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Estate administration: do I have to advertise for creditors?

Estate administration: do I have to advertise for creditors?

written by Patrick Hartford

If you’re an estate trustee (either an executor or an administrator), you should be advertising for creditors to protect yourself from personal liability.  But with the emergence of advertising for creditors online, this doesn’t have to be complicated or expensive.

Generally speaking, the deceased’s debts must be paid before the assets of the estate are distributed to the beneficiaries.  One of the jobs of an estate trustee is to identify and pay these debts.  This isn’t always easy, especially when the deceased lived and worked in multiple cities or did business online.

If an estate trustee distributes the assets of an estate to the beneficiaries without checking for outstanding creditors, that trustee can be held personally liable for the amount of an outstanding debt if a creditor later comes forward.

The law protects trustees from liability if they publish a public notice to creditors.  This is also called advertising for creditors.  These notices inform creditors that an estate is being administered.  They specify a deadline by which any creditors must come forward.  After this deadline, the executor can distribute the assets of the estate to the beneficiaries without risking personal liability.

The exact rules vary by province.  In Ontario, Section 53 of the Trustee Act does not prescribe how notices to creditors must be published.  The convention has been to publish an ad in print newspapers three times in the cities where the deceased lived and worked.  This made sense when most business was local and reading the daily newspaper was ubiquitous.

Today, advertising for creditors in a print newspaper makes little sense.  With newspaper readership declining and many print papers shutting down, these ads are failing to reach creditors.  They are also expensive, costing hundreds or even thousands of dollars.  Today, many estate trustees choose to risk liability rather than waste money advertising for creditors in print papers.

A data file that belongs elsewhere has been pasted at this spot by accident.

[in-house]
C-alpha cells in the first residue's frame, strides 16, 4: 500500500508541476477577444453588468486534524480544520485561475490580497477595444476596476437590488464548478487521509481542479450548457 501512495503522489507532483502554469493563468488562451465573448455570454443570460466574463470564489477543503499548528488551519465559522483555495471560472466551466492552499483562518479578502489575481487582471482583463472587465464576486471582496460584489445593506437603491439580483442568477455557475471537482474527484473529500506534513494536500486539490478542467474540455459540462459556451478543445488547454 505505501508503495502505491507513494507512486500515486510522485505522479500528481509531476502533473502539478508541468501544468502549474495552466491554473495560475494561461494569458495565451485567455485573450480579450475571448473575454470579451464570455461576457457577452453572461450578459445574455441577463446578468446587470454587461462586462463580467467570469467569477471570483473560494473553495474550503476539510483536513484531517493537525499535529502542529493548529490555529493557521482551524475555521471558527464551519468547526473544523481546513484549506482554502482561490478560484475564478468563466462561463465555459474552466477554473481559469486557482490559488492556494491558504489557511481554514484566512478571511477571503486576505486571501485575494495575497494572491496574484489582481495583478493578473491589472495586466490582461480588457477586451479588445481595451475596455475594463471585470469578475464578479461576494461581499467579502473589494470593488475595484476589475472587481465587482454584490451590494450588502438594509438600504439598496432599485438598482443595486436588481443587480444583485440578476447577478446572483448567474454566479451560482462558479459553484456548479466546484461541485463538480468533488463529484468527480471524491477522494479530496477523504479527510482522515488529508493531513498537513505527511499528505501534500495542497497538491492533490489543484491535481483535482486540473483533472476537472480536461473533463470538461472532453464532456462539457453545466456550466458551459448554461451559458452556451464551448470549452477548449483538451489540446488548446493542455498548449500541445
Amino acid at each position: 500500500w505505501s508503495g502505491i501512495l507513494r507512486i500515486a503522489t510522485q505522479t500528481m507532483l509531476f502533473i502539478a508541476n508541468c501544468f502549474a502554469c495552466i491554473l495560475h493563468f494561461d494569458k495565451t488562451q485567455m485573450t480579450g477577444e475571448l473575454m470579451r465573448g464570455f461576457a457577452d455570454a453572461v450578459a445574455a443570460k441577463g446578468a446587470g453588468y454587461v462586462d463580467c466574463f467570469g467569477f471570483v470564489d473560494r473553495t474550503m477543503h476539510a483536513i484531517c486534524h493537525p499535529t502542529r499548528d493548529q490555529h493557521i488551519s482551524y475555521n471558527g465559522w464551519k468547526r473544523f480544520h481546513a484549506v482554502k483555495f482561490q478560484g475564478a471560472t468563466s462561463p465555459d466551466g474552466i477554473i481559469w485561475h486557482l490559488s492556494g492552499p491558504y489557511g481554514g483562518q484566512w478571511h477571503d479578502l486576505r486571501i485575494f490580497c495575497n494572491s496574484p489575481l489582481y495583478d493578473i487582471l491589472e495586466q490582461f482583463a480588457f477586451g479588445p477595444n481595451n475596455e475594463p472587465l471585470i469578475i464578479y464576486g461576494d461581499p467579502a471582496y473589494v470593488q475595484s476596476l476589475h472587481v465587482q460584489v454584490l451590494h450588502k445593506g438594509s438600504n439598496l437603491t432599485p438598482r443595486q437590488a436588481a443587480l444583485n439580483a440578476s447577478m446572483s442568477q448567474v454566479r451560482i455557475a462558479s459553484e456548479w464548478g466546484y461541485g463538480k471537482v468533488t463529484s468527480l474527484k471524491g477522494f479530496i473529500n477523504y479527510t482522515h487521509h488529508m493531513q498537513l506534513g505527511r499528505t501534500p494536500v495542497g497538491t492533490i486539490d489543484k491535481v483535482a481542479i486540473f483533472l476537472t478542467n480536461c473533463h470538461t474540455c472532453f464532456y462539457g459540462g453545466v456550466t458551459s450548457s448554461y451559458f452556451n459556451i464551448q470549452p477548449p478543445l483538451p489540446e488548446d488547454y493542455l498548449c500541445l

Fortunately, new methods of publishing notice to creditors are emerging.  NoticeConect.com is a website where lawyers and estate trustees can advertise for creditors online for $112 (plus tax). The site launched in 2015 and has been very well received by lawyers across Canada.  Posting an ad on the site takes under five minutes.

NoticeConnect works because creditors can find ads on the site in multiple ways.  A creditor searching online for someone who owes them money will find an ad on the site, even if they have never heard of it, because all content on the site is search-engine optimized (SEO) and published on multiple social media platforms.  Additionally, creditors can subscribe to NoticeConnect’s free mailing for regular updates about new ads posted on the site.

If you’re an estate trustee, not advertising for creditors is a risky strategy.  You don’t want to have to pay debts of the deceased out of your own pocket.  If you’re concerned about the high cost and low effectiveness of print ads, NoticeConnect.com is worth checking out.

Patrick Hartford is a lawyer in Ontario and the co-founder of NoticeConnect. The contents of this article are for general information purposes only and do not constitute legal advice.

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